Nurses are notorious for making some serious medical mistakes, mostly with administering medications. Here are some eye-opening statistics as well as a few ways to eliminate them.
Over 6 percent of hospital admittances are caused by nursing mistakes, according to a recent report published in Nursing Times. The cost of these mistakes has been calculated at £744 million according to the National Patient Safety Agency.
A key principle in medicine is to ensure patient safety and “first, do no harm.” Another study found that nurses who work more than 40 hours a week, or who work more than 12 hour shifts, are more likely to make mistakes – up to 3 times the mistakes made under normal circumstances. The study also noted that more than half of the mistakes involved administering of medication. Drugs were often given to the wrong patient at the wrong time or in the incorrect dosage.
Other mistakes included potential medical negligence, such as deviating from standard nursing practices.
Numeracy errors are shockingly high, compared with their other nursing skills despite maths being a key part of the job description.
Poor numeracy is also a contributing factor to medication errors in the hospital and the community. A UK-based study confirmed the problem, noting that, when using a cross-sectional design, 44 registered nurses and 229 second-year diploma student nurses did very poorly on drug calculation tests. A stunning 92 percent of student nurses, and 89 percent of registered nurses failed those tests.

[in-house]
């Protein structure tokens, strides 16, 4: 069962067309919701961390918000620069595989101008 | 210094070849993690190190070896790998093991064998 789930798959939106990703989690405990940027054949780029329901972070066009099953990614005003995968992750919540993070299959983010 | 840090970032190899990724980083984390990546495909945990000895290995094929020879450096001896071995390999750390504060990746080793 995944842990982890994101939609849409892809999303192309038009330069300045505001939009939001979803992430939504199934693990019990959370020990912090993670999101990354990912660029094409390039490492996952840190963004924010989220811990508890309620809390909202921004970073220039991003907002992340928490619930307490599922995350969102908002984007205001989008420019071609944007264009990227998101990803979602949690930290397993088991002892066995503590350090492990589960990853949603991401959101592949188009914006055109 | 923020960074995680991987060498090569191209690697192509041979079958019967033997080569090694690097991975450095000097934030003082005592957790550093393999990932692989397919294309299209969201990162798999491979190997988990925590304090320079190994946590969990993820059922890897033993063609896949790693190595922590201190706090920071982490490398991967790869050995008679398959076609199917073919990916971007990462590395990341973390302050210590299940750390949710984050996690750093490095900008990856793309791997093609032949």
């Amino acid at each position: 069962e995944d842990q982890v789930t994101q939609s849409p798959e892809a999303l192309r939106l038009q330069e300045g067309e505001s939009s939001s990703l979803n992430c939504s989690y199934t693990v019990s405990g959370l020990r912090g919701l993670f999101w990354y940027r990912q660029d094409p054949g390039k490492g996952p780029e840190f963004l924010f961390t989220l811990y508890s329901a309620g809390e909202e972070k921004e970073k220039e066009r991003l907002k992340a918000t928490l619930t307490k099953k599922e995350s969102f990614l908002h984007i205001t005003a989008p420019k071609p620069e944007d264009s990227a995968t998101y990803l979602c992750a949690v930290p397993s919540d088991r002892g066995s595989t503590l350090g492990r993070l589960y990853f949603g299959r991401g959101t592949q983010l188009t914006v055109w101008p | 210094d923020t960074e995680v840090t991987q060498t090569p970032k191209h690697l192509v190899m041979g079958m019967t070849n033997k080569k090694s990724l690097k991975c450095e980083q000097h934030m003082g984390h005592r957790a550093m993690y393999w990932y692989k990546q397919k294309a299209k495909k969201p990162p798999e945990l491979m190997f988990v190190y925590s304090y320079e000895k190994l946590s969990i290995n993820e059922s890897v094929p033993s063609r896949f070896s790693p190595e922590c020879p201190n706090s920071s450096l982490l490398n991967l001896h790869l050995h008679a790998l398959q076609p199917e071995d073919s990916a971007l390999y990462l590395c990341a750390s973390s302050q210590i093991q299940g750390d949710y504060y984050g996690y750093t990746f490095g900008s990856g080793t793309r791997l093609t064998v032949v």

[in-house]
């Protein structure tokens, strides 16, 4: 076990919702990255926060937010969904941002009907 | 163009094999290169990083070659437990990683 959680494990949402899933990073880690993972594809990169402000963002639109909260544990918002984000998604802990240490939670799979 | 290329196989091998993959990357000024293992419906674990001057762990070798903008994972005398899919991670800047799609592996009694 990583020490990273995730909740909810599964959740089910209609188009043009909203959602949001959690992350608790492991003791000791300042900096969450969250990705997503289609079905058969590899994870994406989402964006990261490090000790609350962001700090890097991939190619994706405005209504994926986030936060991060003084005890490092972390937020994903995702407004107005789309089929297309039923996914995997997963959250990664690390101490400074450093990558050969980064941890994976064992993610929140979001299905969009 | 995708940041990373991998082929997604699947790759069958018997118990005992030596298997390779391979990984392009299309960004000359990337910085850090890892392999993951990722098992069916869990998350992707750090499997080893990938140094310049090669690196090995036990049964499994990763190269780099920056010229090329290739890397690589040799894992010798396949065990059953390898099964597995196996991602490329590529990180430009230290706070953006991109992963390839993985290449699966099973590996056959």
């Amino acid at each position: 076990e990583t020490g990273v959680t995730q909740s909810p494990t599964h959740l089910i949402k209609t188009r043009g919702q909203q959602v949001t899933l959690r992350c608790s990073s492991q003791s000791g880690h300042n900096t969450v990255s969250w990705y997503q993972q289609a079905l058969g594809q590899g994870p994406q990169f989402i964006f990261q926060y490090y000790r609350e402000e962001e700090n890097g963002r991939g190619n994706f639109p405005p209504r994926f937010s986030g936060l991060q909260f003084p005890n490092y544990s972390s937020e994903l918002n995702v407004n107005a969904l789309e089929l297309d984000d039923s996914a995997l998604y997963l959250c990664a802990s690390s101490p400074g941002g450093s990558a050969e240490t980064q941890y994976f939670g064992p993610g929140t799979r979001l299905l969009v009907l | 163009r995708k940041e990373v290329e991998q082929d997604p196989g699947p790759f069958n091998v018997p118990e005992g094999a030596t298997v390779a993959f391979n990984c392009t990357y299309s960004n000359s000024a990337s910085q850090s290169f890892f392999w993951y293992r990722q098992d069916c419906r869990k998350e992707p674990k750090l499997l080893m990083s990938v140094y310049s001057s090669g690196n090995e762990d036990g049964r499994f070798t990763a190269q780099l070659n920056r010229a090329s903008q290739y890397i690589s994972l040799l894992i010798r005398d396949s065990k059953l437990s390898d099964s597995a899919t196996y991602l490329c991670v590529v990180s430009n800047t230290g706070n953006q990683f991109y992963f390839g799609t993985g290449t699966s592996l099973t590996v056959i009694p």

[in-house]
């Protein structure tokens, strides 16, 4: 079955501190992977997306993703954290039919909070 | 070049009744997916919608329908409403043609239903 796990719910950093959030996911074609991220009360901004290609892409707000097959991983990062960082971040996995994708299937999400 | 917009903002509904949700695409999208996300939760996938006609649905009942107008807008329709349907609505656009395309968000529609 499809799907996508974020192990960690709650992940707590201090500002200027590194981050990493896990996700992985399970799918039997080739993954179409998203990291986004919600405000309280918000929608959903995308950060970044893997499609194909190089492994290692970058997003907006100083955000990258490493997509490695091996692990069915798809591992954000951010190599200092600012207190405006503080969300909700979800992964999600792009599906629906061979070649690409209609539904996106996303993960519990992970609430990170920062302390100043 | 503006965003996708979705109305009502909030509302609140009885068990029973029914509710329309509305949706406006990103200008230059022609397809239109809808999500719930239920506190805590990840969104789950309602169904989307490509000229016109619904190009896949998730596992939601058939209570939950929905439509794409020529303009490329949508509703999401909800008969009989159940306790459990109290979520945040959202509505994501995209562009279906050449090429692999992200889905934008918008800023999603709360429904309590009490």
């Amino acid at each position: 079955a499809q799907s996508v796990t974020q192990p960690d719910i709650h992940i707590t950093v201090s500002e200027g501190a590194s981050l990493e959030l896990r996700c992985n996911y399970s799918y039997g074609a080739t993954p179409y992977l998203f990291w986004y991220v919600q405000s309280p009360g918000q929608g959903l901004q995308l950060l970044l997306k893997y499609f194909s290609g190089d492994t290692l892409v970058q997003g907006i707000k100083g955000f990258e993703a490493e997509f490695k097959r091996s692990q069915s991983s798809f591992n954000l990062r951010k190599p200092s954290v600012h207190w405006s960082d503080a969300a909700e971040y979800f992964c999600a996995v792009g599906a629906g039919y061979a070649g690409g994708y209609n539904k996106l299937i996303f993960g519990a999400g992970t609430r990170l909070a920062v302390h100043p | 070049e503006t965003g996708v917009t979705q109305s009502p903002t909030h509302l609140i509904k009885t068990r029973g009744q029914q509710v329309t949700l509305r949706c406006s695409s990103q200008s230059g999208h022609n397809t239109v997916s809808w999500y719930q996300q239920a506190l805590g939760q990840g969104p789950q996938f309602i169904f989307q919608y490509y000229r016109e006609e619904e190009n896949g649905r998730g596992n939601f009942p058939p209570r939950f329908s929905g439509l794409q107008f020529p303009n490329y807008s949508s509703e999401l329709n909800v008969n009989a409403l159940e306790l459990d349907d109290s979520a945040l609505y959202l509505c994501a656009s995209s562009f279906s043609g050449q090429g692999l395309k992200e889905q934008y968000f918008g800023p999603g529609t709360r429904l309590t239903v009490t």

Half of both groups failed general numeracy tests.
Both groups were found less able to calculate drips and infusion rates than solids, oral liquids, and injections. Nurses also typically showed difficulty in interpreting and calculating information that involved multiplication of fractions.
Their ability was limited by their education, confidence, and interest in maths.
One of the suspected reasons for the high failure rate among existing nurses is that some nurses in primary care do not use these calculations daily and, therefore, are not well practised in them.
Inadequate Education Is A problem
Education seems to be a problem as well. Student nurses, and registered nurses, who did not enjoy maths in school, did not do well in those classes, showed lower test results than those who did.
A third study in the UK assessed the drug calculation skills of 124 registered nurses in five different teaching hospitals in the Republic of Ireland.
Each nurse was given a drug calculation test and questionnaire about their drug calculation education. These tests were then used to evaluate numeracy skills and cognitive processes in calculating drug doses and rates.
Researchers found that 60 percent of nurses passed the drug calculation test but only four achieved the top score.
Errors were largely a result of a lack of conceptual understanding rather than mathematical mistakes. Nurses had difficulty calculating intravenous infusion drip rates, which fewer than 7 percent having any formal examination on drug calculation in their undergraduate studies.
How To Fix This Problem
Obviously, nursing mistakes can cause a lot of harm, and no one wants to be on the receiving end of one. But, what can be done? Many experts believe that better adherence to medicines policy and stricter compliance with the laws will help.
Better education, and examination, concerning drug dosing and calculation will also help.
Evie Randall is a health and consumer advocate. She loves to share her insights online. Her articles appear mainly on health and finance websites.